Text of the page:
Invest NI-backed Donegal biogas project to undergo restructuring after recording £23m loss

The Glenmore biogas project in Ballybofey was set up in 2016 to turn poultry litter from the north into electricity.
Ryan McAleer

AN Invest NI-backed anaerobic digestion project in Co Donegal has secured permission to waive £37 million in loan repayments due to its funders in a major restructuring plan after recording a pre-tax loss of £23.6m in 2019.

The Glenmore plant was initially set up in 2016 to turn 25,000 tonnes of poultry litter from Northern Ireland each year into energy, supplying power to manufacturers including Bombardier and Montupet.

The cost of the project was met by a £9.3m loan from Invest NI and a £14m loan from private equity group SQN. The US owned finance company subsequently invested further funds.

But the biogas project has been beset by major problems. In January it emerged that the lead investors wanted to sell it off rather than support a turnaround plan.

The Sion Mills registered Glenmore Generation Limited (GGL), which is owned by Donegal businessman Karol McElhinney, is now undergoing a significant restructuring programme.

It’s understood as part of the restructuring, the company has entered into a new finance arrangement with well-known Fermanagh business figure Ernie Fisher.

The details emerged in a new set of company accounts signed off by Mr McElhinney on April 21 2021.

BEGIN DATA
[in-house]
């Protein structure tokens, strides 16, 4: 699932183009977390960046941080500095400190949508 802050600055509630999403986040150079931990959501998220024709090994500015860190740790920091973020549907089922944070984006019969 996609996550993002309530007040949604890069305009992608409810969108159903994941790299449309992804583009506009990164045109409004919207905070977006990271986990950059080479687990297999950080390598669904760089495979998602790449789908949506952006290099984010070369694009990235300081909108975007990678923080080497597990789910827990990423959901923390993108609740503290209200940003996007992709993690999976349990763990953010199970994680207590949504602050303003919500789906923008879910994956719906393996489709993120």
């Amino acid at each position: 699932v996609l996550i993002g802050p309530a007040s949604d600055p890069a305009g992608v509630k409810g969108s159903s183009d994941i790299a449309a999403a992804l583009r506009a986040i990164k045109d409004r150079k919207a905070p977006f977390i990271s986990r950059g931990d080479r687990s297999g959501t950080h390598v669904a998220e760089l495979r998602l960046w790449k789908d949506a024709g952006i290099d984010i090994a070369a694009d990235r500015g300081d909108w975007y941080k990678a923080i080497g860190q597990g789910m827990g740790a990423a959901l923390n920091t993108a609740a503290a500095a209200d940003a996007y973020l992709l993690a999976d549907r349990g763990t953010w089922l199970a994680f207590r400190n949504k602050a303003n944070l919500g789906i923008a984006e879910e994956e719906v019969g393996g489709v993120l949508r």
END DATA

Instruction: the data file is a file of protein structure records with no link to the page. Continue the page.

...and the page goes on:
The accounts, which detail the year ending December 31 2019, state that the restructuring arrangement signed between the company and its funders will result in GGL being granted a waiver on £37m of obligations due.

The accounts detail £6.7m due by the end of 2020 and another £35.4m due between two and five years.

GGL said the restructuring plan will leave it with adequate resources to cover its obligations for at least another 12 months, but that its the ability to continue as a going concern will depend on sourcing additional funds to bring the plant up to full operating capacity.

The accounts reveal value of the Ballybofey plant and machinery was devalued by around £16m between the end of 2018 and 2019.

According to Companies House, a loan arrangement with Mr Fisher in the form of a chattel mortgage was signed on April 22.

The security offered for the finance includes biogas plant machinery in Dunmurry, Newtownards and Newtownabbey.

A well-known figure in Co Fermanagh, Mr Fisher reportedly shared in a £60m windfall with his late brother Bertie after selling their family-owned Derrylin engineering group to Severfield-Rowen in 2007.

Invest NI’s contribution to the Glenmore project is currently written into the accounts of the Department for the Economy (DfE) as an expected credit loss (ECL) of £10m.

It’s understood that the UK Treasury agreed to cover the £10m ECL as part of the January monitoring round.

DfE previously described ECL as an accounting adjustment, adding that the losses may not materialise.

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